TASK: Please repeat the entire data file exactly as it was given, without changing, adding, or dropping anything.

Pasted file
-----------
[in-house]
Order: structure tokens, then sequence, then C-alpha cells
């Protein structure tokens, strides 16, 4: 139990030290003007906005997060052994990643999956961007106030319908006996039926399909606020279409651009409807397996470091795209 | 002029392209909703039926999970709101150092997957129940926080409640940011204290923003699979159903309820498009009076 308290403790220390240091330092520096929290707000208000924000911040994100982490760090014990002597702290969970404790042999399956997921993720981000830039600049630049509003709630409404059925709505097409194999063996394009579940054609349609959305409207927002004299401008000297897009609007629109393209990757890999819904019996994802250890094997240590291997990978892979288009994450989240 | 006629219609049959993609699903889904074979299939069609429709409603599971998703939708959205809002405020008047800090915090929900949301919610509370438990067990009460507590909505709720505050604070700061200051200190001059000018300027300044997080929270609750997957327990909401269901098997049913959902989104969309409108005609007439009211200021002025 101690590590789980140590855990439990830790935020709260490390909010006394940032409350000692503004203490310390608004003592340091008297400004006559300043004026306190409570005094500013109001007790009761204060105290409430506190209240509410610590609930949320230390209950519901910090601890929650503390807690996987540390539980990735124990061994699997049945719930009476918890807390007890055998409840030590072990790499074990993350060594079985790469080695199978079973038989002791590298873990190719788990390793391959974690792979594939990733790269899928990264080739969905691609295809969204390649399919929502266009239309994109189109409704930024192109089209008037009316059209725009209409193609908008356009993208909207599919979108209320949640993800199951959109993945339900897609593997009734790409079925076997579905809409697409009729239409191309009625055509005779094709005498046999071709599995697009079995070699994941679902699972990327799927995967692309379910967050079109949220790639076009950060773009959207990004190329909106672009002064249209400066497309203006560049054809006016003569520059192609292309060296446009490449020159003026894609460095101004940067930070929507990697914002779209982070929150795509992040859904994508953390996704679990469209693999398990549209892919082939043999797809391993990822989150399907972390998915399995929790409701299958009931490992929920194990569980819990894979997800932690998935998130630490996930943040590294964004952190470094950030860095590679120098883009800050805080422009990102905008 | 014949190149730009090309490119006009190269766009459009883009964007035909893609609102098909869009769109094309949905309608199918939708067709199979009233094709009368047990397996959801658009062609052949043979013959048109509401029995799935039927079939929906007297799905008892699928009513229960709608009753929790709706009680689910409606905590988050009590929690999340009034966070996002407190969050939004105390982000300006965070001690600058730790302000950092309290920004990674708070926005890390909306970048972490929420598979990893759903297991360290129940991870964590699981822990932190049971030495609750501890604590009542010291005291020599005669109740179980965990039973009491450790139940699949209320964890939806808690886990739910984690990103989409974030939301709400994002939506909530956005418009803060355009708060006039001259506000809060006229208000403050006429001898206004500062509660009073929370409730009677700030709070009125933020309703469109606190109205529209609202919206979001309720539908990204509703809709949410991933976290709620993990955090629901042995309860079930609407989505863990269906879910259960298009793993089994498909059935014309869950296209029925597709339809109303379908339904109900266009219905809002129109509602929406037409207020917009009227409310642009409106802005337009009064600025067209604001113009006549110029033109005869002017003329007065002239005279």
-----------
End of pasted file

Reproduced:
[in-house]
Order: structure tokens, then sequence, then C-alpha cells
């Protein structure tokens, strides 16, 4: 139990030290003007906005997060052994990643999956961007106030319908006996039926399909606020279409651009409807397996470091795209 | 002029392209909703039926999970709101150092997957129940926080409640940011204290923003699979159903309820498009009076 308290403790220390240091330092520096929290707000208000924000911040994100982490760090014990002597702290969970404790042999399956997921993720981000830039600049630049509003709630409404059925709505097409194999063996394009579940054609349609959305409207927002004299401008000297897009609007629109393209990757890999819904019996994802250890094997240590291997990978892979288009994450989240 | 006629219609049959993609699903889904074979299939069609429709409603599971998703939708959205809002405020008047800090915090929900949301919610509370438990067990009460507590909505709720505050604070700061200051200190001059000018300027300044997080929270609750997957327990909401269901098997049913959902989104969309409108005609007439009211200021002025 101690590590789980140590855990439990830790935020709260490390909010006394940032409350000692503004203490310390608004003592340091008297400004006559300043004026306190409570005094500013109001007790009761204060105290409430506190209240509410610590609930949320230390209950519901910090601890929650503390807690996987540390539980990735124990061994699997049945719930009476918890807390007890055998409840030590072990790499074990993350060594079985790469080695199978079973038989002791590298873990190719788990390793391959974690792979594939990733790269899928990264080739969905691609295809969204390649399919929502266009239309994109189109409704930024192109089209008037009316059209725009209409193609908008356009993208909207599919979108209320949640993800199951959109993945339900897609593997009734790409079925076997579905809409697409009729239409191309009625055509005779094709005498046999071709599995697009079995070699994941679902699972990327799927995967692309379910967050079109949220790639076009950060773009959207990004190329909106672009002064249209400066497309203006560049054809006016003569520059192609292309060296446009490449020159003026894609460095101004940067930070929507990697914002779209982070929150795509992040859904994508953390996704679990469209693999398990549209892919082939043999797809391993990822989150399907972390998915399995929790409701299958009931490992929920194990569980819990894979997800932690998935998130630490996930943040590294964004952190470094950030860095590679120098883009800050805080422009990102905008 | 014949190149730009090309490119006009190269766009459009883009964007035909893609609102098909869009769109094309949905309608199918939708067709199979009233094709009368047990397996959801658009062609052949043979013959048109509401029995799935039927079939929906007297799905008892699928009513229960709608009753929790709706009680689910409606905590988050009590929690999340009034966070996002407190969050939004105390982000300006965070001690600058730790302000950092309290920004990674708070926005890390909306970048972490929420598979990893759903297991360290129940991870964590699981822990932190049971030495609750501890604590009542010291005291020599005669109740179980965990039973009491450790139940699949209320964890939806808690886990739910984690990103989409974030939301709400994002939506909530956005418009803060355009708060006039001259506000809060006229208000403050006429001898206004500062509660009073929370409730009677700030709070009125933020309703469109606190109205529209609202919206979001309720539908990204509703809709949410991933976290709620993990955090629901042995309860079930609407989505863990269906879910259960298009793993089994498909059935014309869950296209029925597709339809109303379908339904109900266009219905809002129109509602929406037409207020917009009227409310642009409106802005337009009064600025067209604001113009006549110029033109005869002017003329007065002239005279």